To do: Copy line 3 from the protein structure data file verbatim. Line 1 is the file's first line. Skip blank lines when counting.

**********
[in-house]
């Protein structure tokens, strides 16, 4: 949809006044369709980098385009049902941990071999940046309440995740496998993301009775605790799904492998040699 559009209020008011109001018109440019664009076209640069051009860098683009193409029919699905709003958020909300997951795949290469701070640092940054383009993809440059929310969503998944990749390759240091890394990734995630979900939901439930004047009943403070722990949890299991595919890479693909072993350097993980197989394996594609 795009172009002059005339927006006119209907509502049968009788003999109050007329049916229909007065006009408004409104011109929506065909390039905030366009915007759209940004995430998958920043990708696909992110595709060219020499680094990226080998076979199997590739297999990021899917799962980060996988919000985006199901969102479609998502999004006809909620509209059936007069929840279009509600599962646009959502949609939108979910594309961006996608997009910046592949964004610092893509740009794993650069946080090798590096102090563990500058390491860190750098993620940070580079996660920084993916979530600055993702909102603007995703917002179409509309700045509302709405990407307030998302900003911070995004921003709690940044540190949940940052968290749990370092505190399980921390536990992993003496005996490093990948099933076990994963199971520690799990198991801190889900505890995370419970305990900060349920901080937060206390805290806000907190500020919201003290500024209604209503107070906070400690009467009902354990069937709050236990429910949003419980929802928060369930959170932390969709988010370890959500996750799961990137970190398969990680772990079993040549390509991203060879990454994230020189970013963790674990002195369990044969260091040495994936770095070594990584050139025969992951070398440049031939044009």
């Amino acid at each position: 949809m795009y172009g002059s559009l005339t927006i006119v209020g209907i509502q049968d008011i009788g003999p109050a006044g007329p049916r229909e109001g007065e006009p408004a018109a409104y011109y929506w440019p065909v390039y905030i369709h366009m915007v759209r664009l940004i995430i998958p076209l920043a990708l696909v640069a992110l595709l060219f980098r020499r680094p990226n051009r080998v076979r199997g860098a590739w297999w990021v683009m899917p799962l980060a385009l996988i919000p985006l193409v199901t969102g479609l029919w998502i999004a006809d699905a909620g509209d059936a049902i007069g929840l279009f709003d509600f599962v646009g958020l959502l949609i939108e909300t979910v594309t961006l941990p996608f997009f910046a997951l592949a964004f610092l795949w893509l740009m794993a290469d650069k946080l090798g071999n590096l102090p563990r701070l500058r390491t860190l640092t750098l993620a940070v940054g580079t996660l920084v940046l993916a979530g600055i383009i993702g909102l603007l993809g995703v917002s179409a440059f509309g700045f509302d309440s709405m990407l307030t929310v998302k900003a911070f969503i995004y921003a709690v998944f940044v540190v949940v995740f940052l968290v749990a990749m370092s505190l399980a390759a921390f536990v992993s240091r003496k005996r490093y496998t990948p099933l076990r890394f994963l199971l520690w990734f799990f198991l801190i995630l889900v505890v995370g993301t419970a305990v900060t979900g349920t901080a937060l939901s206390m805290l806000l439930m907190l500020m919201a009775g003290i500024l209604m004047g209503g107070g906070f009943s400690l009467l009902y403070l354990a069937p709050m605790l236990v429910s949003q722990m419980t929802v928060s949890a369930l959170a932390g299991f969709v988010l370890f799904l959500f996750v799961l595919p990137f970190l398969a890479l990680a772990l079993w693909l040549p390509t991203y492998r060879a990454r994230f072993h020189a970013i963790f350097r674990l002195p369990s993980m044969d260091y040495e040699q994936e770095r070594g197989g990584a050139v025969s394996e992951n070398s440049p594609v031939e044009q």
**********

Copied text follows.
């Amino acid at each position: 949809m795009y172009g002059s559009l005339t927006i006119v209020g209907i509502q049968d008011i009788g003999p109050a006044g007329p049916r229909e109001g007065e006009p408004a018109a409104y011109y929506w440019p065909v390039y905030i369709h366009m915007v759209r664009l940004i995430i998958p076209l920043a990708l696909v640069a992110l595709l060219f980098r020499r680094p990226n051009r080998v076979r199997g860098a590739w297999w990021v683009m899917p799962l980060a385009l996988i919000p985006l193409v199901t969102g479609l029919w998502i999004a006809d699905a909620g509209d059936a049902i007069g929840l279009f709003d509600f599962v646009g958020l959502l949609i939108e909300t979910v594309t961006l941990p996608f997009f910046a997951l592949a964004f610092l795949w893509l740009m794993a290469d650069k946080l090798g071999n590096l102090p563990r701070l500058r390491t860190l640092t750098l993620a940070v940054g580079t996660l920084v940046l993916a979530g600055i383009i993702g909102l603007l993809g995703v917002s179409a440059f509309g700045f509302d309440s709405m990407l307030t929310v998302k900003a911070f969503i995004y921003a709690v998944f940044v540190v949940v995740f940052l968290v749990a990749m370092s505190l399980a390759a921390f536990v992993s240091r003496k005996r490093y496998t990948p099933l076990r890394f994963l199971l520690w990734f799990f198991l801190i995630l889900v505890v995370g993301t419970a305990v900060t979900g349920t901080a937060l939901s206390m805290l806000l439930m907190l500020m919201a009775g003290i500024l209604m004047g209503g107070g906070f009943s400690l009467l009902y403070l354990a069937p709050m605790l236990v429910s949003q722990m419980t929802v928060s949890a369930l959170a932390g299991f969709v988010l370890f799904l959500f996750v799961l595919p990137f970190l398969a890479l990680a772990l079993w693909l040549p390509t991203y492998r060879a990454r994230f072993h020189a970013i963790f350097r674990l002195p369990s993980m044969d260091y040495e040699q994936e770095r070594g197989g990584a050139v025969s394996e992951n070398s440049p594609v031939e044009q």